Streets Of Symphony: Konark
A Gotipua photo story
The morning breeze streamed across our faces. The sound of young boys laughing filled the air - almost in sync with the waves that caressed our feet.
The scene in front of us was beyond surreal. We were at the Konark beach and the stunning Mahindra XUV500 stood there against the crashing waves and in all its glory. We were just in time for the sunrise. The golden rays covered the dominant XUV500 like shining armour. The boys spent the entire morning shooting their signature Gotipua dance steps around the XUV500 and then ran around the beach playing football with our friends.
We were not surprised by how quickly they transformed from carefree young boys to serious professional dancers. After all, they have been practicing Gotipua, a centuries old dance form in a gurukul setting since they were 8-years old.
But, there is another transformation that left us in wonder. The transfiguration of the Gotipua male dancers into females for the stage. Confused?
In Oriya, “Goti” means “single” and “Pua” means “boy”. This centuries-old acrobatic dance form is performed by young boys who dress up as females to praise Lord Jagannath and Lord Krishna. The dancers also do the singing as they skillfully glide through the repertoire of the dance, including the Vandana Prayer, Sa ri ga ma (a pure dance number, celebrating beauty and highlighting mastery of technique), Abhinaya (enactment of a song, interpretation of poetry from ancient writings) and Bandha Nrutya (a dance with acrobatic figures and movements). Mastering this dance form requires rigorous training and regular practice. Most start at a very young age and the boys devote a large chunk of their boyhood to master the Konark Natya Mandap and this dance form.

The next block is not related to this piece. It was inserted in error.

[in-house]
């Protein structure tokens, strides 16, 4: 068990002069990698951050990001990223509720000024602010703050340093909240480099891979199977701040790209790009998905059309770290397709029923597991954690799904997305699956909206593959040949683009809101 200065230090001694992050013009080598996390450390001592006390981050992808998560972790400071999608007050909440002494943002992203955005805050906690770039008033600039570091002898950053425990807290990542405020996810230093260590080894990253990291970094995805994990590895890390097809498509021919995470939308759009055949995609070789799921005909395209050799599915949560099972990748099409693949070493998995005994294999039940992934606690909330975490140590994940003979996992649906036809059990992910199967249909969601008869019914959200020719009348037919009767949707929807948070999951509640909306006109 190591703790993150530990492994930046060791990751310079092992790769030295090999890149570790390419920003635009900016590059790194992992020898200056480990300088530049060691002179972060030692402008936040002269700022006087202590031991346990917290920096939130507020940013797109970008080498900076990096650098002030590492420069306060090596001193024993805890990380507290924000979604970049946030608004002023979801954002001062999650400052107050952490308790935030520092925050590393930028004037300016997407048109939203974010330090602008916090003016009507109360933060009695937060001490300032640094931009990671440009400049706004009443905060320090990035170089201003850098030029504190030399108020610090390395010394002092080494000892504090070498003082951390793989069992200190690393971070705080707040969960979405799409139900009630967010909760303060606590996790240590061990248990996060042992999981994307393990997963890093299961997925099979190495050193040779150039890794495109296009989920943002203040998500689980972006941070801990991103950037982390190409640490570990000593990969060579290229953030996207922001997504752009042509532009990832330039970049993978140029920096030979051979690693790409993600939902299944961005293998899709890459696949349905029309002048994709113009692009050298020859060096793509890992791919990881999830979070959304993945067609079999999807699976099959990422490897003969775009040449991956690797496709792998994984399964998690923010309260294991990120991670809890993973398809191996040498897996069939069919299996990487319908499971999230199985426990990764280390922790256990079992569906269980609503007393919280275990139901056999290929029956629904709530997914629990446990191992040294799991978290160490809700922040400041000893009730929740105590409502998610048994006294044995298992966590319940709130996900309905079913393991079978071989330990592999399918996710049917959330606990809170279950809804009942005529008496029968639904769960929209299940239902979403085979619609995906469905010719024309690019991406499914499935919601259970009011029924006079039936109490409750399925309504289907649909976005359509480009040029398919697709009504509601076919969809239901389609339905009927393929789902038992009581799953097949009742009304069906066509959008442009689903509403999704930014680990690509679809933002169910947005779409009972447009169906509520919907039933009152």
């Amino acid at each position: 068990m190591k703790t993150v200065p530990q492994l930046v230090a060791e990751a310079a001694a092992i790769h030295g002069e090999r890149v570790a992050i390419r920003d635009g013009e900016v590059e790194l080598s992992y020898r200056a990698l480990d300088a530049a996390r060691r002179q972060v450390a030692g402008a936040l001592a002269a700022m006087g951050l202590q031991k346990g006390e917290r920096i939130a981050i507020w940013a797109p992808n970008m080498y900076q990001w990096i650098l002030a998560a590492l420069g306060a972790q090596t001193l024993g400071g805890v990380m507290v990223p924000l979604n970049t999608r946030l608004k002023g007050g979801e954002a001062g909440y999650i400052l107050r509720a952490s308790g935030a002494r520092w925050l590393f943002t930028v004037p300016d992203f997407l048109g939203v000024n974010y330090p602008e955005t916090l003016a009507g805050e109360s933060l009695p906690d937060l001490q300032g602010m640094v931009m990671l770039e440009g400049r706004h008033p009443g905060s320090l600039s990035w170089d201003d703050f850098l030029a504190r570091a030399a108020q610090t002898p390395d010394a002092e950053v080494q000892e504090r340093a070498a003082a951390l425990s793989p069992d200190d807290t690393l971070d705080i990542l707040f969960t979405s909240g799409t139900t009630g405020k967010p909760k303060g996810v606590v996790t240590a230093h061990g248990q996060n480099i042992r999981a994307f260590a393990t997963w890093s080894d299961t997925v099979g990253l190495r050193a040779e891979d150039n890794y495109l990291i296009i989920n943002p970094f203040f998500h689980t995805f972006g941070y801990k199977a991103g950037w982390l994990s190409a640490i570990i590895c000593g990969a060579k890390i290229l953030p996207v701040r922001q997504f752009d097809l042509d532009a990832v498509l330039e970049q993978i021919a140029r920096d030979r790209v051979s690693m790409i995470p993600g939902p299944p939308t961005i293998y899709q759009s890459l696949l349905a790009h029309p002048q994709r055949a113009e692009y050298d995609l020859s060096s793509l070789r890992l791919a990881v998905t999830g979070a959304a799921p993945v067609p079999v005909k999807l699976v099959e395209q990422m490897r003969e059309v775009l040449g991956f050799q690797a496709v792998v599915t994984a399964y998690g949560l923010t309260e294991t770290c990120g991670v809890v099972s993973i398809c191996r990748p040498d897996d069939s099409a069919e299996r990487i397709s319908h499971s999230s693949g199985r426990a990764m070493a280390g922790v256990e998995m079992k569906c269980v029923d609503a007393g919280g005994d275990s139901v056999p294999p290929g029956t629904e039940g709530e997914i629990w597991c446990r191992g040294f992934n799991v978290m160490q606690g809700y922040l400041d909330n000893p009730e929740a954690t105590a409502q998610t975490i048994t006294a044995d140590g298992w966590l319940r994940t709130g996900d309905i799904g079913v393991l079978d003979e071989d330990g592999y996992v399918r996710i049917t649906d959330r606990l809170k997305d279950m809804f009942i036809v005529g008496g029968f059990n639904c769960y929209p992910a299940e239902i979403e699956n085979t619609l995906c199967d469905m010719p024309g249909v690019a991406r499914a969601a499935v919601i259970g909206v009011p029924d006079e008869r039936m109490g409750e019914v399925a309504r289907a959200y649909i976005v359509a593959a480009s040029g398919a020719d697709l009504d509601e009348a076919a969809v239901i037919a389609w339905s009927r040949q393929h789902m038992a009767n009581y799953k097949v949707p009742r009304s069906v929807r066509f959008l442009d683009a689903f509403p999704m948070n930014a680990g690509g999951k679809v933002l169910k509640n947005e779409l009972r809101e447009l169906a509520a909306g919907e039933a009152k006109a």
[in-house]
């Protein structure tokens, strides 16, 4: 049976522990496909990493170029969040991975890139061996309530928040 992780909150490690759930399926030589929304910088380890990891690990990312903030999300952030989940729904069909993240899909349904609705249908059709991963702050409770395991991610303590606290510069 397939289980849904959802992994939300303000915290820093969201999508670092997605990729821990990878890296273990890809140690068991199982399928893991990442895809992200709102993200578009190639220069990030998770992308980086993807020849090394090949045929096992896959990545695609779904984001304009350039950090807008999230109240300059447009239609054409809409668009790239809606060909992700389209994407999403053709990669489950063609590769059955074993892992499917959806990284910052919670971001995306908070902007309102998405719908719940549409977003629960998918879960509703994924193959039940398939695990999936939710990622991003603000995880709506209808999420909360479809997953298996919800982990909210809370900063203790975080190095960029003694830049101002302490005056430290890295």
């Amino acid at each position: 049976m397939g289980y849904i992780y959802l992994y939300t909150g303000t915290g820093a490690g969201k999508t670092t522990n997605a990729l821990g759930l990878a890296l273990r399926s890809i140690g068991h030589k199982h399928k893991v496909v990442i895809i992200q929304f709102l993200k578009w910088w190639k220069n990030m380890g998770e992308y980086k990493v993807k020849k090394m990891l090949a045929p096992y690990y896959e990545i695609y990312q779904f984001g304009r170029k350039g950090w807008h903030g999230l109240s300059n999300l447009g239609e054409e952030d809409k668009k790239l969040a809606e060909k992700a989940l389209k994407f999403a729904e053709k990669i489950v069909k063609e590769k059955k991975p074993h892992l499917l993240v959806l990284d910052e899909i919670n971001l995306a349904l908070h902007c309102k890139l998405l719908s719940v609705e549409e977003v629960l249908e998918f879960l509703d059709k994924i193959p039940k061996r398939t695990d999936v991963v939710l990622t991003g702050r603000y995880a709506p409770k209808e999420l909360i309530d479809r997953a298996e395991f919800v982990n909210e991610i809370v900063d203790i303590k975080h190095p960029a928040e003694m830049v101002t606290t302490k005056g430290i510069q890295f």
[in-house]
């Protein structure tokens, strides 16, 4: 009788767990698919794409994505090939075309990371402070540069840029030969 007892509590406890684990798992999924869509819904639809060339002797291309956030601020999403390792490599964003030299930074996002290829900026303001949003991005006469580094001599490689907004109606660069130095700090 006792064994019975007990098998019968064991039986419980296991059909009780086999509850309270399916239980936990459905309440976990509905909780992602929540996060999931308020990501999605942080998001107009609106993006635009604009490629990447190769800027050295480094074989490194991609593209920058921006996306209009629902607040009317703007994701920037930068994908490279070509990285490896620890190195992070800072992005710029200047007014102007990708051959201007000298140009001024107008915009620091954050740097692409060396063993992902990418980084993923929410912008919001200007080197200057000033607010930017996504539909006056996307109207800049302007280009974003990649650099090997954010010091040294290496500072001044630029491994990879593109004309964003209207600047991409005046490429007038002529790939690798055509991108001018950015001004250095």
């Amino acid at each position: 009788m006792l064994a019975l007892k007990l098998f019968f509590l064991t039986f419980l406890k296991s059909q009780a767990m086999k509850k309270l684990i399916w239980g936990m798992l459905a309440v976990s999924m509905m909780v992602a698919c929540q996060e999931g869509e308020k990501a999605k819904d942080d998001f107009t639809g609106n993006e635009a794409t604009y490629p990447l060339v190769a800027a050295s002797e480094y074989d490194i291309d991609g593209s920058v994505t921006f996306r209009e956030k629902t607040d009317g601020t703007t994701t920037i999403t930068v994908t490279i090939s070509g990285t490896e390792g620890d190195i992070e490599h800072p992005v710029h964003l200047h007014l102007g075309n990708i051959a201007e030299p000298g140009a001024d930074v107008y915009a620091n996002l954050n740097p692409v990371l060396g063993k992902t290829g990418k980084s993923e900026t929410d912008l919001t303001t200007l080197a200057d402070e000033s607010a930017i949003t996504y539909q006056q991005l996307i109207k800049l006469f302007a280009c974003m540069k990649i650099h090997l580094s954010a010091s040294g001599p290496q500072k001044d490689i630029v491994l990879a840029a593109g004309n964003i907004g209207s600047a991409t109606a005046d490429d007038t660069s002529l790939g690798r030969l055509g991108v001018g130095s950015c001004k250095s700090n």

Along with a photographer from our group, we set out to uncover the transformation that takes place for the performance and discover the convergence between the artist and his art.